Oh dear, would you look at the state of this place? I don’t know how it gets away from me so.
*brushes dust off the table*
Ah well, never mind, sit down and have a cuppa with me any way, and tell me what you’ve been up to.
How did 2012 come out in the wash? Was the old year good to you? It certainly brought me a great range of adventures and achievements, as well as a few frustrations.
*pours you a cup of tea*
How is 2013 treating you? What great plans do you have in store this year? What’s got you inspired or all down in a slump?
That garden of yours, how is it growing? My tomatoes are a bit sluggish this year, but oh my, the beans! I do wish it would rain though…
*passes over some biscuits*
How’s the weather been out your way? Floods again? We keep catching fire here. No, it’s not the best, but at least it clears up that persistent little rumour about it always being cold and wet out this way. The chilli plants are liking it too, mind you I’m not happy about having to water the garden.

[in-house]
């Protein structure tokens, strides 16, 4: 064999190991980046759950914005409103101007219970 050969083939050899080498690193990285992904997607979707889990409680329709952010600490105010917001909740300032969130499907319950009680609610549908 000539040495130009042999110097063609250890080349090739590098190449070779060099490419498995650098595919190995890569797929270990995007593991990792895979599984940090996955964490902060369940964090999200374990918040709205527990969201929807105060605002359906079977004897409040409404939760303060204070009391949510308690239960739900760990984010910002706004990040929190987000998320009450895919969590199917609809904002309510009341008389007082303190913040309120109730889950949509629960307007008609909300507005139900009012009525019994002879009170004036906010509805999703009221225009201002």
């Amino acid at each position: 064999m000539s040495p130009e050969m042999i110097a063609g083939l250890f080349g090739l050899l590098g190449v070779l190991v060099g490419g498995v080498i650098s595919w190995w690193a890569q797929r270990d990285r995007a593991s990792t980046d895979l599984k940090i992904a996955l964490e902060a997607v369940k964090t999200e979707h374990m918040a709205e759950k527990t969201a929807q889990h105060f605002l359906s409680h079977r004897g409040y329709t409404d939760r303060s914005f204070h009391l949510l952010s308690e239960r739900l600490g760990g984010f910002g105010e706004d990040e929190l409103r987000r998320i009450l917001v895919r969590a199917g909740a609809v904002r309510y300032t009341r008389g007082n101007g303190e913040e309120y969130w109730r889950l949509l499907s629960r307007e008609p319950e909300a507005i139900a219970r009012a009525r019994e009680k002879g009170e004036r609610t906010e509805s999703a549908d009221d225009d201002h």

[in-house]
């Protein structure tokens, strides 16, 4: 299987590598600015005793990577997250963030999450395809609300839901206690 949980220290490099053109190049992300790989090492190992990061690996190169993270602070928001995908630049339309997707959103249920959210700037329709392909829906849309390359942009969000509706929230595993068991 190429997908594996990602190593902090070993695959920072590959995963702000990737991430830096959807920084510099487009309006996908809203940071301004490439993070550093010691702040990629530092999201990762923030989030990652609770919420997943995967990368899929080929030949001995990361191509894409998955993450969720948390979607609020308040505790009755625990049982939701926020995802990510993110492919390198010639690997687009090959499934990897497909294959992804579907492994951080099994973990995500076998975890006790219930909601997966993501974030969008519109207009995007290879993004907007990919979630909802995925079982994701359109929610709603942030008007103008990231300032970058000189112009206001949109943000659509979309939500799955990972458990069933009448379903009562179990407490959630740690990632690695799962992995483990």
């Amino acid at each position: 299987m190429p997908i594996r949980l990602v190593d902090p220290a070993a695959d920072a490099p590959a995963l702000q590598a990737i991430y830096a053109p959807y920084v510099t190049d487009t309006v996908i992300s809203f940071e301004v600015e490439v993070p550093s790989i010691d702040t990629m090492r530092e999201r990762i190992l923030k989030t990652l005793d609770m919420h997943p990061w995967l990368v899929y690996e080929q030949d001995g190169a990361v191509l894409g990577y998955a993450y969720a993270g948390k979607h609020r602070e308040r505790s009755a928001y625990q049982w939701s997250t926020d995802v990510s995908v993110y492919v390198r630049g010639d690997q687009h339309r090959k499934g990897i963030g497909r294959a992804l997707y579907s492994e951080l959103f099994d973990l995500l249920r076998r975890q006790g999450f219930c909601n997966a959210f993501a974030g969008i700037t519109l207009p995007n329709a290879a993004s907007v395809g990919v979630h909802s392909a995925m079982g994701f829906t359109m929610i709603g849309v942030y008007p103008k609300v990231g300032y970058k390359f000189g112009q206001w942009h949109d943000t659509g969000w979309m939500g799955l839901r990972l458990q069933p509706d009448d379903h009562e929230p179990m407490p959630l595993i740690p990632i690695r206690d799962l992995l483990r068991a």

Yes, I have ideas for a simple grey-water system. I’m sure I’ll get around to it one day, just as soon as I’ve got on top of things around here. I’d better get the garden prepped for autumn planting first though, and the hot water pipes insulated, and my finances sorted and I really want to get out walking a bit more before the summer’s over, then there are friends to see, trip planning and Spanish study to do and taiko drumming, plus that whole full-time work malarkey… Still, it all gets done somehow.
*re-fills your cup*
Have you noticed what a beautiful day it is out there? Gorgeous, isn’t it. You know, I’m sure straightening this place out can wait a little longer: grab your cup and we’ll go sit outside in the sunshine, watching the bumble bees seduce the borage.